United States of America, Plaintiff-appellee, v. Wayne Gilbert Marvel, Defendant-appellant.no. 73-3293 Summary Calendar.**rule 18, 5th Cir.; See Isbell Enterprises, Inc. v. Citizens Casualty Co. of New York et al., 5th Cir., 1970,431 F.2d 409, Parti, 493 F.2d 15 (5th Cir. 1974)Annotate this Case
Lester L. McIntyre, Mobile, Ala. (Court-appointed), for defendant-appellant.
Charles S. White-Spunner, U.S. Atty., Irwin W. Coleman, Asst. U.S. Atty., Mobile, Ala., for plaintiff-appellee.
Before COLEMAN, DYER and RONEY, Circuit Judges.
Appellant was indicted for Dyer Act violations. Count One of the indictment charged interstate transportation of a stolen automobile in violation of 18 U.S.C.A. 2312. Count Two alleged receiving and concealing the same vehicle in violation of 18 U.S.C.A. 2313. Appellant was convicted on both counts by a jury. His appeal raises four issues.
( 1) Appellant contends that the District Court erred in conducting an in camera hearing on the voluntariness of his confession after he had withdrawn his motion to suppress. He contends that withdrawal of his motion removed any issue of voluntariness from the case, rendering the district judge powerless under 18 U.S.C.A. 3501(a) to hold an in camera hearing. Withdrawal of the motion did not per se eliminate the question. Although appellant was willing to stipulate that the statement was freely given after proper Miranda warnings, he claimed, at various times, to have been ill, to have felt the futility of convincing F.B.I. agents of his innocence, and to have been threatened by a city policeman with a greater sentence on state charges if the F.B.I. declined to pursue the case. Under the circumstances, the district judge did not abuse his discretion in holding an in camera hearing, even though this did result in the Government's learning something of appellant's planned defense at the suppression hearing.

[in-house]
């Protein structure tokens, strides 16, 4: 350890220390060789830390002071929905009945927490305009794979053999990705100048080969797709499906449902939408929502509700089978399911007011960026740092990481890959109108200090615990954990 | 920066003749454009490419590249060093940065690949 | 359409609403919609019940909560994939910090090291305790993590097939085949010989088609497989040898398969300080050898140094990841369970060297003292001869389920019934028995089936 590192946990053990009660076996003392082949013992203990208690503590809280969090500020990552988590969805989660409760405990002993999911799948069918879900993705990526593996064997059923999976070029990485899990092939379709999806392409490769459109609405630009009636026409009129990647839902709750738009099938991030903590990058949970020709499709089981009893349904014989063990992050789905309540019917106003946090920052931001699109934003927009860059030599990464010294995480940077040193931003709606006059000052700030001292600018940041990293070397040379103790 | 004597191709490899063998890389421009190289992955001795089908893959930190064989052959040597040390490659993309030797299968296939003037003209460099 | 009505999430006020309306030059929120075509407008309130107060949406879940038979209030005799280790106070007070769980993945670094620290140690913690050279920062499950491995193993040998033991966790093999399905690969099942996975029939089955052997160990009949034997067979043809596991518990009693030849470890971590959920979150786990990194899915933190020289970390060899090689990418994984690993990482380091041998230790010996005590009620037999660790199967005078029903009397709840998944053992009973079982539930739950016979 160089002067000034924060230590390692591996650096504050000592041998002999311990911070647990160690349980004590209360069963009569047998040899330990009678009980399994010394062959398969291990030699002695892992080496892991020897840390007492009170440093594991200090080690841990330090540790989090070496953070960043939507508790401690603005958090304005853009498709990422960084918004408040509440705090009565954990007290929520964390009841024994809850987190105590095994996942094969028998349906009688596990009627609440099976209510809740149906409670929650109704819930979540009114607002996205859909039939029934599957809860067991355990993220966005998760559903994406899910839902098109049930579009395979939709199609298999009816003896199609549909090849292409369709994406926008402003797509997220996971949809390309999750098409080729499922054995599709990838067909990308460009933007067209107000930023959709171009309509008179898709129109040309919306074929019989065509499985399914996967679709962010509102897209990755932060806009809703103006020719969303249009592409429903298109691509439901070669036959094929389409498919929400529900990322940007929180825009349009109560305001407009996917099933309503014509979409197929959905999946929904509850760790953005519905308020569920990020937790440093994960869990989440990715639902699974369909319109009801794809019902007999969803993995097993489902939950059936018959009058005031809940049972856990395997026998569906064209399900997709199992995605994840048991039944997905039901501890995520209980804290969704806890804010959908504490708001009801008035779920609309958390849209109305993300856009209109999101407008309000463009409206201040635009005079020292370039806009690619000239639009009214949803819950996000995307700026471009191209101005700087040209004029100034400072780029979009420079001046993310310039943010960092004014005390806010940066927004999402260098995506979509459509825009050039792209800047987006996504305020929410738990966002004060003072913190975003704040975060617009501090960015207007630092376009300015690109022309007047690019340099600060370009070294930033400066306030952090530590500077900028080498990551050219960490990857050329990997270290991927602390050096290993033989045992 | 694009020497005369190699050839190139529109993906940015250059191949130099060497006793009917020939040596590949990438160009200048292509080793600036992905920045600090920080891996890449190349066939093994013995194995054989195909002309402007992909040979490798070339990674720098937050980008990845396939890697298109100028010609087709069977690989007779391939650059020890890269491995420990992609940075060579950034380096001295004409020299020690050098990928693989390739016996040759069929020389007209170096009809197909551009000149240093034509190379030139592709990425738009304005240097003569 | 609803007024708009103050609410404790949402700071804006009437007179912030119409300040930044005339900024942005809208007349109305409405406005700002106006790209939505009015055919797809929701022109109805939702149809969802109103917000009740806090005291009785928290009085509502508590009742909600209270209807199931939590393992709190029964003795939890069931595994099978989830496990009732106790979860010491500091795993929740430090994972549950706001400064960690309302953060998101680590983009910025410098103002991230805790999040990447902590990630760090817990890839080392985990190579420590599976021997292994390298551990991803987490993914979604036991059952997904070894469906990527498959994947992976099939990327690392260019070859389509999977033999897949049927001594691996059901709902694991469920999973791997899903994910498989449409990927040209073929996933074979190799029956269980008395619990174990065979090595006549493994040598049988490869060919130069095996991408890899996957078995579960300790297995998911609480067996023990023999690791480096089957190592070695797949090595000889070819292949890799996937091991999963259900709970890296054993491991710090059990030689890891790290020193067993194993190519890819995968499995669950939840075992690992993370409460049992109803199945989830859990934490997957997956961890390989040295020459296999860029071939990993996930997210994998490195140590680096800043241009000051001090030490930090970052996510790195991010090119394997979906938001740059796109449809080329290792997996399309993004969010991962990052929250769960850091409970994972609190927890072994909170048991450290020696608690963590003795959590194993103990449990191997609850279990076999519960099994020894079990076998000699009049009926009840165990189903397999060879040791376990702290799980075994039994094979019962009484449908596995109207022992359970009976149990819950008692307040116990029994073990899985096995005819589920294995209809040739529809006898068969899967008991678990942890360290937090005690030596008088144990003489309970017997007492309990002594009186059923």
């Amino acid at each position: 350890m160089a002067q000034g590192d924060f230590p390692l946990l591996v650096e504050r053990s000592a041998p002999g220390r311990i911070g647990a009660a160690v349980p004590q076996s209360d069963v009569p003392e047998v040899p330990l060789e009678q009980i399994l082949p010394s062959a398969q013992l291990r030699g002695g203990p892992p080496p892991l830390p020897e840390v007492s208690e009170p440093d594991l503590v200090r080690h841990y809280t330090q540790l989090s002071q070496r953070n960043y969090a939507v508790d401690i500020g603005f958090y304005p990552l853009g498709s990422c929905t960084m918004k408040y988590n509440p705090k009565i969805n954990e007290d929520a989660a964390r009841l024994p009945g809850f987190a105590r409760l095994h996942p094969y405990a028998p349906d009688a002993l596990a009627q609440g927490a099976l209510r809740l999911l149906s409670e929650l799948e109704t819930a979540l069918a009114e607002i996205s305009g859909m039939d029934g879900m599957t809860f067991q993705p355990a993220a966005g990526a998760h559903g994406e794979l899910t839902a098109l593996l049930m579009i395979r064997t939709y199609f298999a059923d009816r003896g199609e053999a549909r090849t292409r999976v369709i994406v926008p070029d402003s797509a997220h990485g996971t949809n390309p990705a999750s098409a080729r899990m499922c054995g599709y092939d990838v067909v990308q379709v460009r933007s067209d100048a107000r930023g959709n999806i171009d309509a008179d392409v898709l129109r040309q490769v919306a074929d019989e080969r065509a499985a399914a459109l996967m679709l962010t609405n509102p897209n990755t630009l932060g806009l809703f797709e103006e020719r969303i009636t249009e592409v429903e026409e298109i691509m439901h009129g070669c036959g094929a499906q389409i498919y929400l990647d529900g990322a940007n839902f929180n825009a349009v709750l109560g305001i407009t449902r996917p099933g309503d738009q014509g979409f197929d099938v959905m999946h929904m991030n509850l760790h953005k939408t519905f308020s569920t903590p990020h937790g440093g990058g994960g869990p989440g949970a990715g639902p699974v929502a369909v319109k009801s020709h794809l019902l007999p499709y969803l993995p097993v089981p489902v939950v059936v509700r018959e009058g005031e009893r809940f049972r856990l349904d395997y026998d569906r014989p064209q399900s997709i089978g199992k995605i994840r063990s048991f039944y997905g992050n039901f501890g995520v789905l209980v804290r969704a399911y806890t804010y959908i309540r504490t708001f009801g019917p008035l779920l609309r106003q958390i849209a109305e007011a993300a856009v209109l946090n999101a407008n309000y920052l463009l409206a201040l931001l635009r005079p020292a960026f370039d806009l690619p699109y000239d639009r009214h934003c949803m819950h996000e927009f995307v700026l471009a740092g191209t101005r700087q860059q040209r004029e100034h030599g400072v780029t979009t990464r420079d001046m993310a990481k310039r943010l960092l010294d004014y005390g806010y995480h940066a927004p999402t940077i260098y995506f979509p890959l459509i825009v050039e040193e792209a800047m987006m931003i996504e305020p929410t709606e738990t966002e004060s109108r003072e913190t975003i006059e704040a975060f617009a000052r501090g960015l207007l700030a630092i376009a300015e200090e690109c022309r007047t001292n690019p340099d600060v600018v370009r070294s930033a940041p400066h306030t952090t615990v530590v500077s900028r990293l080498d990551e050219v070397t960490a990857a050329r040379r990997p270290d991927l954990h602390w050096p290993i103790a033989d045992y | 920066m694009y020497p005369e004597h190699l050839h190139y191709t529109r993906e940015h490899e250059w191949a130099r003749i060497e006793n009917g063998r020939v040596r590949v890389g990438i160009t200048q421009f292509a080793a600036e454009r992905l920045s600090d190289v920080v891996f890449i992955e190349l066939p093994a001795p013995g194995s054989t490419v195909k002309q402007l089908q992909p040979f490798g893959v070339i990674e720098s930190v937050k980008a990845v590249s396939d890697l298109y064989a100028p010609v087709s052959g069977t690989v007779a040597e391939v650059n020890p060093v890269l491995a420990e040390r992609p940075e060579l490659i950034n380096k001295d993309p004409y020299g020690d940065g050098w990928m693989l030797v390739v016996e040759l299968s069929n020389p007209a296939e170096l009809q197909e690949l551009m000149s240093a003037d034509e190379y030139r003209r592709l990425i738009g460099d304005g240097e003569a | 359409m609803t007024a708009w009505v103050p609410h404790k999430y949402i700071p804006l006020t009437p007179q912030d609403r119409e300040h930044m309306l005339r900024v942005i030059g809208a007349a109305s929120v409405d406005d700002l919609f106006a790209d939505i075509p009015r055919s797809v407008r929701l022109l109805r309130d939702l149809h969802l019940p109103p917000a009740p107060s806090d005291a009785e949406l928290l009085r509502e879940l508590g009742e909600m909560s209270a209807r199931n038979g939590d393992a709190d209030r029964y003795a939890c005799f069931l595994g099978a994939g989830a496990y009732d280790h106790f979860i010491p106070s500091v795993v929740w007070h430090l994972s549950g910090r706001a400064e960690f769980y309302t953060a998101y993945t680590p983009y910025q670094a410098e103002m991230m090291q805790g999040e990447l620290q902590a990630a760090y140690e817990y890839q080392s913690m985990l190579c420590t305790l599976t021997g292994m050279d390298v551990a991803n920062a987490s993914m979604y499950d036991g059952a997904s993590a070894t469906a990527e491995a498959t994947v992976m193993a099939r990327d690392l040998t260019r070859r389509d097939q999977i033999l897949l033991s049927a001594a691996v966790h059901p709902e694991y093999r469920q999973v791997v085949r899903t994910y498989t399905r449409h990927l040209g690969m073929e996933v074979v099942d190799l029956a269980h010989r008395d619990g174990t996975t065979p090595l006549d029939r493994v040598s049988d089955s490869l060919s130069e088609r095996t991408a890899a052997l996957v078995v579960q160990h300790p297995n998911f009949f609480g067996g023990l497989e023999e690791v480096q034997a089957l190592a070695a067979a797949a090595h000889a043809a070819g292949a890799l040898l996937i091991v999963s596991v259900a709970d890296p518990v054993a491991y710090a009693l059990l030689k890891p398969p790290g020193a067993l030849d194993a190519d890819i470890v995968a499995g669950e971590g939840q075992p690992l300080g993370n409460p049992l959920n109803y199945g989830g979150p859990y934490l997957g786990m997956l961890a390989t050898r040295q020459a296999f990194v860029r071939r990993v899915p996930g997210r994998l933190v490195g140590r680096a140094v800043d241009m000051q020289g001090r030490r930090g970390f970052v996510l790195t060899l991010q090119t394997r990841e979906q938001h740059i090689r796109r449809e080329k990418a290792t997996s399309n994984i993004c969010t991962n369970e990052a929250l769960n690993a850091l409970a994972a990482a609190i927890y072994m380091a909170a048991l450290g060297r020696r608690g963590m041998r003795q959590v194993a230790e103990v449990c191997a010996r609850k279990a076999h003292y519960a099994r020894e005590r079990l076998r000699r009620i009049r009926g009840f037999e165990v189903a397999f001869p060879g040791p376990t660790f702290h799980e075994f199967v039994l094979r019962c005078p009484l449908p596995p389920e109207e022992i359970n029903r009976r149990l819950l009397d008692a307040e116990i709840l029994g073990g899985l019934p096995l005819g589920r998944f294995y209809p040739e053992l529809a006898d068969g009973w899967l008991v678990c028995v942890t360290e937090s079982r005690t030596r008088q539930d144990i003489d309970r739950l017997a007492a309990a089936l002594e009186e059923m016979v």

( 2) Appellant argues that the District Court committed plain error in failing to clearly instruct the jury as to the weight to be given to the confession as required by 18 U.S.C.A. 3501(a). The statute, however, does not specify any particular wording to be used. The Court charged the jury on its responsibility to judge the credibility of witnesses and to weigh their testimony and the testimony of the defendant, who had taken the stand and had testified on the material in the confession. And the Court charged:
You are likewise instructed that evidence of admissions on the part of the defendant, if any, ought to be received by you with caution.
Appellant did not object to these portions of the charge. Error, if any, is not plain. See United States v. Williams, 484 F.2d 176, 178 (8th Cir.), cert. denied, 414 U.S. 1070, 94 S. Ct. 581, 38 L. Ed. 2d 475 (1973).
( 3) Appellant contends his conviction and sentence for violation of both 18 U.S.C.A. 2312 and 2313 constitute multiple punishment for a single act in violation of the constitutional ban on cruel and unusual punishment. This Circuit has already decided this issue against appellant. United States v. Stone, 411 F.2d 597 (5th Cir. 1969), Strother v. United States, 387 F.2d 385 (5th Cir. 1967), cert. denied, 391 U.S. 971, 88 S. Ct. 2038, 20 L. Ed. 2d 886 (1968).
( 4) Appellant alleges error in the District Court's failure to instruct the jury on the meaning of 'concealing' in Count Two. The Court did charge that appellant could be convicted if the jury found that he 'received,' that he 'concealed,' or that he 'received and concealed.' The Court defined receiving.' The jury sent a communication to the trial judge stating:
Count two, we feel Mr. Marvel did receive but we have no evidence he concealed the automobile. Could we have a better explanation on this, please?
The Court then repeated the essence of its earlier instruction, but attempted to clarify its use of 'conjunctive' and 'disjunctive,' fearing that these terms had confused the jury. Appellant did not request an instruction on 'concealing' and did not object to either of the Court's oral charges. In the circumstances of this case, the District Court's failure to define 'concealing' does not rise to the level of plain error.